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:Edgar Allan Poe:

Style Analysis

Cask of Amontillado” by Edgar Allan Poe

"It was about dusk, one evening during the supreme madness of the carnival season, that I encountered my friend. He accosted me with excessive warmth, for he had been drinking much. The man wore motley. He had on a tight-fitting parti-striped dress, and his head was surmounted by the conical cap and bells. I was so pleased to see him, that I thought I should never have done wringing his hand.

I said to him--'My dear Fortunato, you are luckily met. How remarkably well you are looking to-day! But I have received a pipe of what passes for Amontillado, and I have my doubts.'

'How?' said he. 'Amontillado? A pipe? Impossible! And in the middle of the carnival!'

'I have my doubts,' I replied; 'and I was silly enough to pay the full Amontillado price without consulting you in the matter. You were not to be found, and I was fearful of losing a bargain.'

'Amontillado!'

'I have my doubts.'

'Amontillado!'

'And I must satisfy them.'

'Amontillado!'

'As you are engaged, I am on my way to Luchesi. If any one has a critical turn, it is he. He will tell me--'

'Luchesi cannot tell Amontillado from Sherry.'

'And yet some fools will have it that his taste is a match for your own.'

'Come, let us go.'

'Whither?'

'To your vaults.'

'My friend, no; I will not impose upon your good nature. I perceive you have an engagement. Luchesi--'

'I have no engagement;--come.'

'My friend, no. It is not the engagement, but the severe cold with which I perceive you are afflicted. The vaults are insufferably damp. They are encrusted with nitre.'

'Let us go, nevertheless. The cold is merely nothing. Amontillado! You have been imposed upon. And as for Luchesi, he cannot distinguish Sherry from Amontillado.'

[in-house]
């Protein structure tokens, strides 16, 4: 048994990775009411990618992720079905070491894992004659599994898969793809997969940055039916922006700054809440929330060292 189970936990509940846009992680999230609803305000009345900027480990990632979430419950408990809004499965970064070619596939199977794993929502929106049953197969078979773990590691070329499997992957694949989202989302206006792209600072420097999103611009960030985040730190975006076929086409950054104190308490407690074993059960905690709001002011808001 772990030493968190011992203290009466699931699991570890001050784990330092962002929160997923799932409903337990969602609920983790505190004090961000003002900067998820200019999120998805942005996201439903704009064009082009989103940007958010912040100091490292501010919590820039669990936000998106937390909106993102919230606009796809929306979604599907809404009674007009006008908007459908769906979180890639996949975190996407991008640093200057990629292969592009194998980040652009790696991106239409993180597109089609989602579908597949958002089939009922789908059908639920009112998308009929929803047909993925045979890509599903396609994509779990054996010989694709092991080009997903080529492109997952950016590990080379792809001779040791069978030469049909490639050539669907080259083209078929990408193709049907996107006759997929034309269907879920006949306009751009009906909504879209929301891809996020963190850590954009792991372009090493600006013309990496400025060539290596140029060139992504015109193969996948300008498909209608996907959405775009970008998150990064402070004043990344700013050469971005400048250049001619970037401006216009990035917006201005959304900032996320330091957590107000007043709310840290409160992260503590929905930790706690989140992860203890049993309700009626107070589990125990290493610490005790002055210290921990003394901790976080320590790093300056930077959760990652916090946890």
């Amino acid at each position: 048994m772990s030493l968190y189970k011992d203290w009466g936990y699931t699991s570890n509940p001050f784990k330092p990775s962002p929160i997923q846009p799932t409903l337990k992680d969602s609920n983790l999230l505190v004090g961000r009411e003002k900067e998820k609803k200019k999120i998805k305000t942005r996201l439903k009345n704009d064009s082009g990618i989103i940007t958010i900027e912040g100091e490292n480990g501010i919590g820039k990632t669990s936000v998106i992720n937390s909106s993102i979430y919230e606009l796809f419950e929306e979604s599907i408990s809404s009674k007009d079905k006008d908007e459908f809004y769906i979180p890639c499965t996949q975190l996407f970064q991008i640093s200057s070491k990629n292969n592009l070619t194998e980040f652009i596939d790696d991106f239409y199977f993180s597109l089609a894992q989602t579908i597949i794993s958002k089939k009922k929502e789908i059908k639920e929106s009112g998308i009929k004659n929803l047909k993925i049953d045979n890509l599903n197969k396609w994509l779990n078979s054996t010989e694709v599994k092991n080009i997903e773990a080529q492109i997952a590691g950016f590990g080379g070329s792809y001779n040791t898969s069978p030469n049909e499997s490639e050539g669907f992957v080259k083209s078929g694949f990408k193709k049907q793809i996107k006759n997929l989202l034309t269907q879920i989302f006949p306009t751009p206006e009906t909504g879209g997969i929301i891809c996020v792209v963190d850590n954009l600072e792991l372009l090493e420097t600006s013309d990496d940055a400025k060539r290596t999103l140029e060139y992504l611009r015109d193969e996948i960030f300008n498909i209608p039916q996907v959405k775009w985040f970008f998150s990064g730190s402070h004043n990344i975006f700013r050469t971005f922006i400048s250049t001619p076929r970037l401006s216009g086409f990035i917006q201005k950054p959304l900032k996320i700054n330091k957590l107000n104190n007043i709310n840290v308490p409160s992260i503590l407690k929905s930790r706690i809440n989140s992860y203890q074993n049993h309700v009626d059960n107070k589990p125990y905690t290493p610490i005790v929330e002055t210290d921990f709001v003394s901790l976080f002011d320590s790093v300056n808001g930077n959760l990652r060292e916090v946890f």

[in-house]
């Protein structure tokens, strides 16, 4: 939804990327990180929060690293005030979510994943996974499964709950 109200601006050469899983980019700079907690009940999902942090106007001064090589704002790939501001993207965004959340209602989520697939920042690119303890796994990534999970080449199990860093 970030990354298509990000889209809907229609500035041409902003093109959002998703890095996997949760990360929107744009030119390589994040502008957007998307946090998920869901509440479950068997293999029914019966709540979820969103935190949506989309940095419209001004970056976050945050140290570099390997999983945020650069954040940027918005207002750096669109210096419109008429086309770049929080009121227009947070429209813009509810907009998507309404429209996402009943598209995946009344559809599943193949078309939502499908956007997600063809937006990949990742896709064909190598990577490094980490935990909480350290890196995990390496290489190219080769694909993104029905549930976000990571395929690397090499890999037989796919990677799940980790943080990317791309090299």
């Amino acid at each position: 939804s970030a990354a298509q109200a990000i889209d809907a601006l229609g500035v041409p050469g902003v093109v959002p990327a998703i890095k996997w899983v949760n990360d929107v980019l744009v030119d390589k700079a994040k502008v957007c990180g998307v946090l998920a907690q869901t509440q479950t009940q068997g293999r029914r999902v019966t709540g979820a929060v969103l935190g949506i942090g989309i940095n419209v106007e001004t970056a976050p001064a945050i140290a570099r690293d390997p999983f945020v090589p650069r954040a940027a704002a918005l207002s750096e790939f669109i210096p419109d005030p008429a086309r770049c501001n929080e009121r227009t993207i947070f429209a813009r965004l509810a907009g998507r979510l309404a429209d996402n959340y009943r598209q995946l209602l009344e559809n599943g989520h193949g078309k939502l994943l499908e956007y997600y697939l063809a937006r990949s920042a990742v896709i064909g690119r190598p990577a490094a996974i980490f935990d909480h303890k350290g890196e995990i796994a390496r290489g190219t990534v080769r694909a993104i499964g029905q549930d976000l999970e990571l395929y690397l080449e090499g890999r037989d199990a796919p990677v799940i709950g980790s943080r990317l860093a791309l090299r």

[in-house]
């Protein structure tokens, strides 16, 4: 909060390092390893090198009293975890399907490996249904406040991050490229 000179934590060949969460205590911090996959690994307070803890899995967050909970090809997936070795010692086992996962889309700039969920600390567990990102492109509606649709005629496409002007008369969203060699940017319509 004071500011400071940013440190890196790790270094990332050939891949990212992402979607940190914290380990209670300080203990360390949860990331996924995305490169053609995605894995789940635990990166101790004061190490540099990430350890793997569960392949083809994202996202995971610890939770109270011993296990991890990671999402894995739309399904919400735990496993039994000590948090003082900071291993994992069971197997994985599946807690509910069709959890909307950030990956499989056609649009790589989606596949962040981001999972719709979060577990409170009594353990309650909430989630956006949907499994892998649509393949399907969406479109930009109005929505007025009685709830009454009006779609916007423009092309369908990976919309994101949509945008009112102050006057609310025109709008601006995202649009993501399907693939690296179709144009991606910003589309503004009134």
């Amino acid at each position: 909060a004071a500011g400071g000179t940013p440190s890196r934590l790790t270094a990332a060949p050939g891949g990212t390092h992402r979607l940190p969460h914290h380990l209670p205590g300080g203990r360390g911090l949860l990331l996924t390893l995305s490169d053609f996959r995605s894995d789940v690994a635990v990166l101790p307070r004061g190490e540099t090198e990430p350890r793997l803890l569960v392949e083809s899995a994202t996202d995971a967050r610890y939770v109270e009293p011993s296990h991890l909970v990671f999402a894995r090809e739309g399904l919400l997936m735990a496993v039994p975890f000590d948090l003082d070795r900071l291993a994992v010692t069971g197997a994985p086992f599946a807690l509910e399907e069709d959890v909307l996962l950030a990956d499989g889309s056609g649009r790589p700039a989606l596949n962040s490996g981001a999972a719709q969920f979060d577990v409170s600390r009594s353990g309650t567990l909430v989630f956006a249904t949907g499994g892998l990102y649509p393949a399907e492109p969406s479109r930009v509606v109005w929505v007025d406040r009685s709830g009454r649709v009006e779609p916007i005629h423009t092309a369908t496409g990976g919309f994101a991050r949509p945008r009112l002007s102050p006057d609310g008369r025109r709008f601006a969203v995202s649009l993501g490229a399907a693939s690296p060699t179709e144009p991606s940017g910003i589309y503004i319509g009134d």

Thus speaking, Fortunato possessed himself of my arm. Putting on a mask of black silk, and drawing a roquelaire closely about my person, I suffered him to hurry me to my palazzo."

 

Style Analysis

"The Cask of Amontillado" is a story in which every aspect contributes to a certain unique style. Both dramatic and verbal ironies play an important role in this process.

 In this story, dramatic irony takes place when it is revealed what will become of Fortunato. However, the character persists on his decline into the catacombs in search of the Amontillado. Poe additionally adds to this effect by calling the character Fortunato, who in reality isn’t fortunate. Finally, Poe also dresses him in a fool's costume seeing as Montresor plans to make a fool of him as part of his “dark” plan.

Furthermore, there are various examples of verbal irony contained by Montresor's words. Montresor conveys concern about Fortunato's health and numerous times hints that they should turn back. This allegedly for fear that Fortunato's cough will get worse as a consequence of the cold and humidity of the catacombs. Finally, there is an example of this when when Montresor toasts to Fortunato's long life, but not in the way that Fortunato means.

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